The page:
An Orthodox Christian Father's Letters to his Children

Thursday, December 7 / December 20

Nativity Fast, St. Ambrose of Milan

Melchisedec, and "Washing" and being made "Clean"

Christina, Tim and Natalie, my beloved children:

Today we remember St Ambrose of Milan. He was made a bishop after a suckling infant said "Ambrose for Bishop"!

The Epistle reading is about the mysterious Melchisedec, King of Salem. The typology concerning Melchisedec is complicated, and delicious. St John Chrysostom has wonderful homilies about this, and I have read them; they are hard to understand, but utterly engrossing.

You know that Melchisedec was a "type" of Christ. Nobody knew where he came from, hence, St Paul writes: (he was ) "Without father, without mother, without descent, having neither beginning of days, nor end of life; but made like unto the Son of God; abideth a priest continually." (Heb 7:2-3)

St John's homily 12 on Hebrews is very rich, too rich for me. I had in mind that I would read it and try to explain the scriptural passage, but I think most of it is beyond me. However, I will quote for you St John's explanation of "Melchisedec, king of Salem .... first being by interpretation King of righteousness, and after that also King of Salem, which is, King of peace; " (Heb 7:1-3)

"And first from the name. "First" (he says) "being by interpretation King of righteousness": for Sedec means "righteousness"; and Melchi, "King": Melchisedec, "King of righteousness." Seest thou his exactness even in the names? But who is "King of righteousness," save our Lord Jesus Christ? "King of righteousness. And after that also King of Salem," from his city, "that is, King of Peace," which again is [characteristic] of Christ. For He has made us righteous, and has "made peace" for "things in Heaven and things on earth." (Col. i. 20.) What man is "King of Righteousness and of Peace"? None, save only our Lord Jesus Christ." (St John Chrysostom, Homily 12 on Hebrews (Heb 7:1-3)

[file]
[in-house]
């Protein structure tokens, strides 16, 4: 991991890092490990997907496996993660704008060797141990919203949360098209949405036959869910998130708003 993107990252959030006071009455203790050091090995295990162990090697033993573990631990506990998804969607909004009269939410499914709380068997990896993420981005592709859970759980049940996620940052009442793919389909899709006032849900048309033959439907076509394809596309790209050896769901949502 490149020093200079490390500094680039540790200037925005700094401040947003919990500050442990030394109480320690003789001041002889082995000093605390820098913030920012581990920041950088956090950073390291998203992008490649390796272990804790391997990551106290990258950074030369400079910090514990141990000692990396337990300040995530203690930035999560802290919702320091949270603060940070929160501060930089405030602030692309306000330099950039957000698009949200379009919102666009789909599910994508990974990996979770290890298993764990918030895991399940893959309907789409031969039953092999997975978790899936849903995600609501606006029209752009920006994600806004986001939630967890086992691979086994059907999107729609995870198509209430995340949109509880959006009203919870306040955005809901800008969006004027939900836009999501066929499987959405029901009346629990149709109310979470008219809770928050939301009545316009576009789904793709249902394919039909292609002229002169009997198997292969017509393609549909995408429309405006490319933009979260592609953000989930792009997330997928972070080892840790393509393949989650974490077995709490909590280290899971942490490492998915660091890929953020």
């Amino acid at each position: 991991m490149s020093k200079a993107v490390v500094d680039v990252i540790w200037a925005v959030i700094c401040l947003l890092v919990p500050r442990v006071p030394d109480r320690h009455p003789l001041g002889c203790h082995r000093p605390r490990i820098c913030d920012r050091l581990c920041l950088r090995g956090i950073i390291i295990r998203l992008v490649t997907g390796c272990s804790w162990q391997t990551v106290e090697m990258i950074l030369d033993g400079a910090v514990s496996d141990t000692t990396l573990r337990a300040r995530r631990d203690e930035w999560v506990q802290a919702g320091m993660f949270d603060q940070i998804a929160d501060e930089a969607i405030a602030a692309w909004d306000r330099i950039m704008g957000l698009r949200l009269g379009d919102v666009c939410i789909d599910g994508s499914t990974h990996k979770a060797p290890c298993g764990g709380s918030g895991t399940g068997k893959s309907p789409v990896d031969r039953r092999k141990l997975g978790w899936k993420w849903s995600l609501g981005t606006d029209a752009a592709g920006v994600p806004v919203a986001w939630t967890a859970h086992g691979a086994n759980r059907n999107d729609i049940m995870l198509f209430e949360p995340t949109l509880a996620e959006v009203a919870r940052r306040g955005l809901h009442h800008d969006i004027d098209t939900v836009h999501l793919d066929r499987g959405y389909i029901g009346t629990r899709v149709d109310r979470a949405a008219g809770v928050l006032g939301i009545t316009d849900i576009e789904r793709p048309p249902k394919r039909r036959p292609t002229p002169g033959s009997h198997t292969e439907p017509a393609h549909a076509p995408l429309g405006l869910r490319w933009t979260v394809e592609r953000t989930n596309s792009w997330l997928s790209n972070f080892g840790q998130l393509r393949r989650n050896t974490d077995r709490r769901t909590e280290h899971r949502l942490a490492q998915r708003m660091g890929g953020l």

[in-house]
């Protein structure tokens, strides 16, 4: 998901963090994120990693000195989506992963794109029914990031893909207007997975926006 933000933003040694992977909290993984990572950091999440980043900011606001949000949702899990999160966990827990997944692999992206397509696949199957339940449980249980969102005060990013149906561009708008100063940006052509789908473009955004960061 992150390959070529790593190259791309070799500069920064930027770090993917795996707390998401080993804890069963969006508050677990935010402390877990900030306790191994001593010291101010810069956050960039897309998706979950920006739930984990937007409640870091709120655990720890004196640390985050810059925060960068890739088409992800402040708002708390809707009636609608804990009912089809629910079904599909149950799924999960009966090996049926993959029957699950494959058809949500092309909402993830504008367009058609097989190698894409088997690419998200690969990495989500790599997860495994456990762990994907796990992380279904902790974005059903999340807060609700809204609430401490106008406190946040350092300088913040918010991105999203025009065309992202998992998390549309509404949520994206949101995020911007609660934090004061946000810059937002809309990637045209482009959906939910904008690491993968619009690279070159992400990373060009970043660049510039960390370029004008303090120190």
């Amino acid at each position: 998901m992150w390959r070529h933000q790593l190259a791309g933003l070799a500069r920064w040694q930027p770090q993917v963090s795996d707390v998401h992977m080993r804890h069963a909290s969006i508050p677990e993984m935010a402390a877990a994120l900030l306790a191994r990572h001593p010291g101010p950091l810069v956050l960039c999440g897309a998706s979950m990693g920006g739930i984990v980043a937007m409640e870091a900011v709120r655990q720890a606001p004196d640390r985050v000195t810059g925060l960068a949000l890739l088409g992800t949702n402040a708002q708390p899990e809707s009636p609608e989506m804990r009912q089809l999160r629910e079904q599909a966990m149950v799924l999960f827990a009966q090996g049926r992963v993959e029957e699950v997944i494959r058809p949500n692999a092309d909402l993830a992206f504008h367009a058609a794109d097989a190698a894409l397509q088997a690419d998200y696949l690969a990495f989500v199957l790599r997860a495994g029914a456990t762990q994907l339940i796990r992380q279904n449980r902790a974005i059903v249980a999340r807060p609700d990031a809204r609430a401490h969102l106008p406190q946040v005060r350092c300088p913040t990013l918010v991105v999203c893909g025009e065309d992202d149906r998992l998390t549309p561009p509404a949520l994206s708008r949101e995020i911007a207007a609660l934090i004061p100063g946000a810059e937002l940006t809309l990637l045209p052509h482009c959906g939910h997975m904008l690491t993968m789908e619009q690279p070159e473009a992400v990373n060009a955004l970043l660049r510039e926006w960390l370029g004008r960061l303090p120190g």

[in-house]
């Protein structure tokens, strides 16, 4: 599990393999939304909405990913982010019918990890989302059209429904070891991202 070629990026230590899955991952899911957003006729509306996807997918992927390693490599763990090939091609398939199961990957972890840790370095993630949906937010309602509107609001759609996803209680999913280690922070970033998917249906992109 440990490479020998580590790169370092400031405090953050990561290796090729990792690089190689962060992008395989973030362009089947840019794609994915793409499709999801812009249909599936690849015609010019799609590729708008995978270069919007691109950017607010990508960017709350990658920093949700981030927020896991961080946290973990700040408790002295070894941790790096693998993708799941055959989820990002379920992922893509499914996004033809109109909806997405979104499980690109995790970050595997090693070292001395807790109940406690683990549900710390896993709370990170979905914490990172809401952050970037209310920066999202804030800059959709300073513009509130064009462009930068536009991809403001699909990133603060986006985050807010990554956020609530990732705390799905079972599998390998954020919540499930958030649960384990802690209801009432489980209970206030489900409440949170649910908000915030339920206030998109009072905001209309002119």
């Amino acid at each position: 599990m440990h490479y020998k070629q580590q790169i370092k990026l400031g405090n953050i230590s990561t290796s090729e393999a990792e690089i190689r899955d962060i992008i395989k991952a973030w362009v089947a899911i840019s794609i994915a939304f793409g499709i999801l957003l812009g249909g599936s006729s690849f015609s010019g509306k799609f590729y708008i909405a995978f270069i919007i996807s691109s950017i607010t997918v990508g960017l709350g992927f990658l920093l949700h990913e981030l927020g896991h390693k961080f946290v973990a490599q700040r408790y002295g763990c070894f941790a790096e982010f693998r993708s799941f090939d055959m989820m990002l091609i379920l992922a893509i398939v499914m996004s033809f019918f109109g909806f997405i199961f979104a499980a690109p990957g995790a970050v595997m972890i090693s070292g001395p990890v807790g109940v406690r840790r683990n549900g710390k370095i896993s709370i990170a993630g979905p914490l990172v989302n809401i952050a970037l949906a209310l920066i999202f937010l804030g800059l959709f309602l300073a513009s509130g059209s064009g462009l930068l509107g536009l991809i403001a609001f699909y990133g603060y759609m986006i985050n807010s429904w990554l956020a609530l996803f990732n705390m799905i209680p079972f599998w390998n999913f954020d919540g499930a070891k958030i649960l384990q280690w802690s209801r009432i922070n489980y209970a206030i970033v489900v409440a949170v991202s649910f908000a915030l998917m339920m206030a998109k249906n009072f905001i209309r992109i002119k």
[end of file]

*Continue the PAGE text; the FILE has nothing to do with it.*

As I read further in St John's sermon, I realized what I wanted to communicate to you. I always struggle to communicate the truths of Christianity in a way that motivates us to do works of righteousness. No dogma can be understood without moral purity. St John's sermons powerfully illustrate this; he brings morality in to play in everything. At the end of his Sermon 12, I came across truly scintillating words. I will quote in full, begging you to make the effort to read the entire quotation with attention, then I will try to share you something from my heart.

"[7.] For better were it to be defiled with unclean mud than with sins; for he who is defiled with the one, washes it off in a little time, and becomes like one who had never from the first fallen into that slough; but he who has fallen into the deep pit of sin has contracted a defilement that is not cleansed by water, but needs long time, and strict repentance, and tears and lamentations, and more wailing, and that more fervent, than we show over the dearest friends.

For this defilement attaches to us from without, wherefore we also speedily put it away; but the other is generated from within, wherefore also we wash it off with difficulty, and cleanse ourselves from it. "For from the heart" (it is said) "proceed evil thoughts, fornications, adulteries, thefts, false witnesses." (Matt. xv. 19.) Wherefore also the Prophet said, "Create in me a clean heart, O God." (Ps. li. 10.) And another, "Wash thine heart from wickedness, O Jerusalem." (Jer. iv. 14.) (Thou seest that it is both our [work] and God's.) And again, "Blessed are the pure in heart, for they shall see God." (Matt. v. 8.)